This project has taken months but after tracking down Graham Sopp, the guy who designed the original TXMA-00014 JMP-1 transformer, I'm delighted to announce that my PML-TX01 upgraded transformer for the Marshall JMP-1 is now available, featuring laminates made with a higher quality material.
You don't need to be a rocket scientist to notice that the original transformer in the JMP-1 is not particularly stressed. Just take a peek at the regulators and you'll notice an obvious lack of heatsinks suggesting that the current draw from the supply lines is far from excessive. Measuring the input voltages to the regulators indicates that the voltage drop across them is not too much and of course we all know that the valves take very little current.
So why then, does the JMP-1 transformer get so hot?
Well, it's due to the fact that the transformer's laminates oscillate. That's right. They oscillate so much that apart from the hum, a considerable amount of heat is also produced.
THERMAL MELTDOWN IMMINENT
I've heard of people trying to dampen the vibrations by putting sponge or foam between the top of the transformer and the inside of the JMP-1's lid. DO NOT DO THIS!!! I've just mentioned that the oscillating laminates produce a huge amount of excess heat. If you 'insulate' the top of the transformer, you're in danger of burning it out. 🙁
I spent a lot of time looking at the mystery of the Marshall JMP-1 humming transformer, refusing to acknowledge any issue with the laminates as I just didn't want to believe it. Once the penny dropped though, it all made sense.
It took a while but my first batch of PML-TX01 transformers is now here. With considerably less hum and heat than the original Marshall TXMA-00014, I thoroughly recommend that you consider this upgrade.
MARSHALL JMP-1 VOLTAGE SELECTION
I regularly receive two questions from those interested in my PML-TX01:
- Is the PML-TX01 replacement transformer for the Marshall JMP-1, 240V or 120V?
- Are the voltage selector components diodes, ferrite beads or just fancy wire links?
The answer to the first question is, just like the original TXMA-00014, my PML-TX01 has two separate primary windings, each rated at 115V. So…
- EUOPEAN / UK VOLTAGE SELECTION. Wired in series, the primary becomes a single 230V winding. To wire in series, connect ONLY LK2.
- USA / CANADA / JAPAN VOLTAGE SELECTION. Wired in parallel, the primary becomes a single 115V winding. To wire in parallel, connect LK1 and LK3.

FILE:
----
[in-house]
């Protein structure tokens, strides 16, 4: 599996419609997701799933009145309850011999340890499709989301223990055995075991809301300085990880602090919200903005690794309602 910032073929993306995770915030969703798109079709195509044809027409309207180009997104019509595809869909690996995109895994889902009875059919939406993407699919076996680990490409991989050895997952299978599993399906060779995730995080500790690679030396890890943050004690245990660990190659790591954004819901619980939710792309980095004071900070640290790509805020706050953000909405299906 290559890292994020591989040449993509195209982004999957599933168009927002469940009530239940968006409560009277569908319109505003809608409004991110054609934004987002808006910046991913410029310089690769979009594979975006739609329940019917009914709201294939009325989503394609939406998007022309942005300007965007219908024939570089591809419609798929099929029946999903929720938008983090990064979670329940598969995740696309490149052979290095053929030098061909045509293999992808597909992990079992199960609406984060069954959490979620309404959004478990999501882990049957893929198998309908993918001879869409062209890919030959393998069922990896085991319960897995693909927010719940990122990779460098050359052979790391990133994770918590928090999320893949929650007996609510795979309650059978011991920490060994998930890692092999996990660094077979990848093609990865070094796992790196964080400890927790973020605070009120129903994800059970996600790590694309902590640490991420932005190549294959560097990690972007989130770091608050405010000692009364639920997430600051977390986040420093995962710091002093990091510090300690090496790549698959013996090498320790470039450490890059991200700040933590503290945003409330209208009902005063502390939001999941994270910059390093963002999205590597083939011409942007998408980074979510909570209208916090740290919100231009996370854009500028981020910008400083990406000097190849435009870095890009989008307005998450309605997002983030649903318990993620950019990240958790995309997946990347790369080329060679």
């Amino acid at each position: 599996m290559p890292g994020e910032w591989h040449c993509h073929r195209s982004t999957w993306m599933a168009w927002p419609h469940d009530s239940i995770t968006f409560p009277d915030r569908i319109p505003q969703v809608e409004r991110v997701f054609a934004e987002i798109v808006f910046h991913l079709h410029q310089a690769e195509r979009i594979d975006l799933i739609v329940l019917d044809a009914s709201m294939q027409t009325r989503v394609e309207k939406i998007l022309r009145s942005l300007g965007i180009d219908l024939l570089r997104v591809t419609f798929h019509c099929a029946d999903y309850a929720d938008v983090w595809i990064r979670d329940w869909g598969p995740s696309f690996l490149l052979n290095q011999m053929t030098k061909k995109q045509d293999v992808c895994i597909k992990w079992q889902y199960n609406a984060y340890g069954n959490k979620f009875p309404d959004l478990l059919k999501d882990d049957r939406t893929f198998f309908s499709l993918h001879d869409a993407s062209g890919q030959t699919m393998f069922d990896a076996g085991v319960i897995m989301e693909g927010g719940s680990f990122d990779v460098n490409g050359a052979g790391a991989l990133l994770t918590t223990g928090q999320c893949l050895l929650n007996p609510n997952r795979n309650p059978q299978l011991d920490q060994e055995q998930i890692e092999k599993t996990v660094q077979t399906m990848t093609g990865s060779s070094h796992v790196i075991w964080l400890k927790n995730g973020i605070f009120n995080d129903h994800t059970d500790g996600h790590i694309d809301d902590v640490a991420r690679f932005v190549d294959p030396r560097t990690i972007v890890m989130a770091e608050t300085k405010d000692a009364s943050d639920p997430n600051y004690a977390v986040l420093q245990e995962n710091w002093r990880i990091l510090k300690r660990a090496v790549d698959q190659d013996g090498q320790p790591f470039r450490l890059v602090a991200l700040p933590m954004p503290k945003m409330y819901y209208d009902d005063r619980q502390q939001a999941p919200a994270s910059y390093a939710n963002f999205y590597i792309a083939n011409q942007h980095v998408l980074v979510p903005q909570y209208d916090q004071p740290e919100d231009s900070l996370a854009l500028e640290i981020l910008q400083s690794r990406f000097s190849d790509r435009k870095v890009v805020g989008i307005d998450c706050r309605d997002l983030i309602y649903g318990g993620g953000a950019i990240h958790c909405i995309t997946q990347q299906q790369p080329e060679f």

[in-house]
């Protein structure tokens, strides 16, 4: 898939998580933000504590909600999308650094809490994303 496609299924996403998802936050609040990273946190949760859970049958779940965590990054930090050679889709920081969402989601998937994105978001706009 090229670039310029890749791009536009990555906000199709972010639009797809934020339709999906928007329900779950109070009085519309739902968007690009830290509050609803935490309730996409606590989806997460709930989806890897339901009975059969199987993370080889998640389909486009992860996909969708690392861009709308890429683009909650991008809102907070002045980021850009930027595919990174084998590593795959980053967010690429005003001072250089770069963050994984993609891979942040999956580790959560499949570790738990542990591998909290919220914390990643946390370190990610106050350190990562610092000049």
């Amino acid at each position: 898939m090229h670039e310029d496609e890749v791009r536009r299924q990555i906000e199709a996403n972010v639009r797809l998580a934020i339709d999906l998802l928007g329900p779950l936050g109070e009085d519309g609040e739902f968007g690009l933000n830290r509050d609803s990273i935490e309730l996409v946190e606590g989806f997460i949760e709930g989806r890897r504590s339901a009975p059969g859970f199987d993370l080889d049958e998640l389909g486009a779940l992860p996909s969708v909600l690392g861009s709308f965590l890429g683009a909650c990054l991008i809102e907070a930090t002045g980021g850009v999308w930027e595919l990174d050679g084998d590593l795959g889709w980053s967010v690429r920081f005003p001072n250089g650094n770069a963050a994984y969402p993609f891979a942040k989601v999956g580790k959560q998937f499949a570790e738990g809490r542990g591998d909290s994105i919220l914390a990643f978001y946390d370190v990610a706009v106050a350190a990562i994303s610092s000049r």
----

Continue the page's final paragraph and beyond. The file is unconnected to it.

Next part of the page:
The original links were JUST WIRE LINKS, so you can use wire.
One might ask why the two individual primary windings are put in parallel for 115V. Why not just use one winding?
Well, a system uses a certain amount of power. Power is the product of voltage and current: P = V x I.
You can probably see now that if you half the voltage, you'll need twice the current to deliver the same amount of power. Placing the two primaries in parallel does just that, it doubles the current going into the system. 🙂
A WORD OF CAUTION
The transformer is soldered to the now very old, double-sided main board in the JMP-1. Please take care when removing the original transformer. It's a relatively heavy device and the through-hole plating isn't exactly the best quality. The last thing you want to do is strip it!
My PML-TX01 upgraded transformer for the Marshall JMP-1 is a high specification drop-in replacement for the original TXMA-00014 only. It is NOT suitable for other pre-amps such as the Marshall 9001.
If you have any questions about my PML-TX01, please don't hesitate to contact me or you can just
This item regularly goes out of stock, I'm afraid but... I encourage customers to back-order. Unfortunately, the crappy e-commerce plug-in I use, only tells the links (like the one above) that the item is out of stock. What 's the bloody point of that?!?!?! So if you want this, then please just visit the PML-TX01 page on my e-store here.
UPDATE - 22nd July 2023
I often get asked about the memory back-up battery in the Marshall JMP-1 and with soldered batteries not really being in fashion anymore, replacements are difficult to get hold of. I therefore decided to knock up a small PCB that mounts into the original battery location but which has a CR2032 clip. This allows for easy battery changing with a standard (you guessed it) CR2032. Measuring the voltage on the battery is a little easier, too. 🙂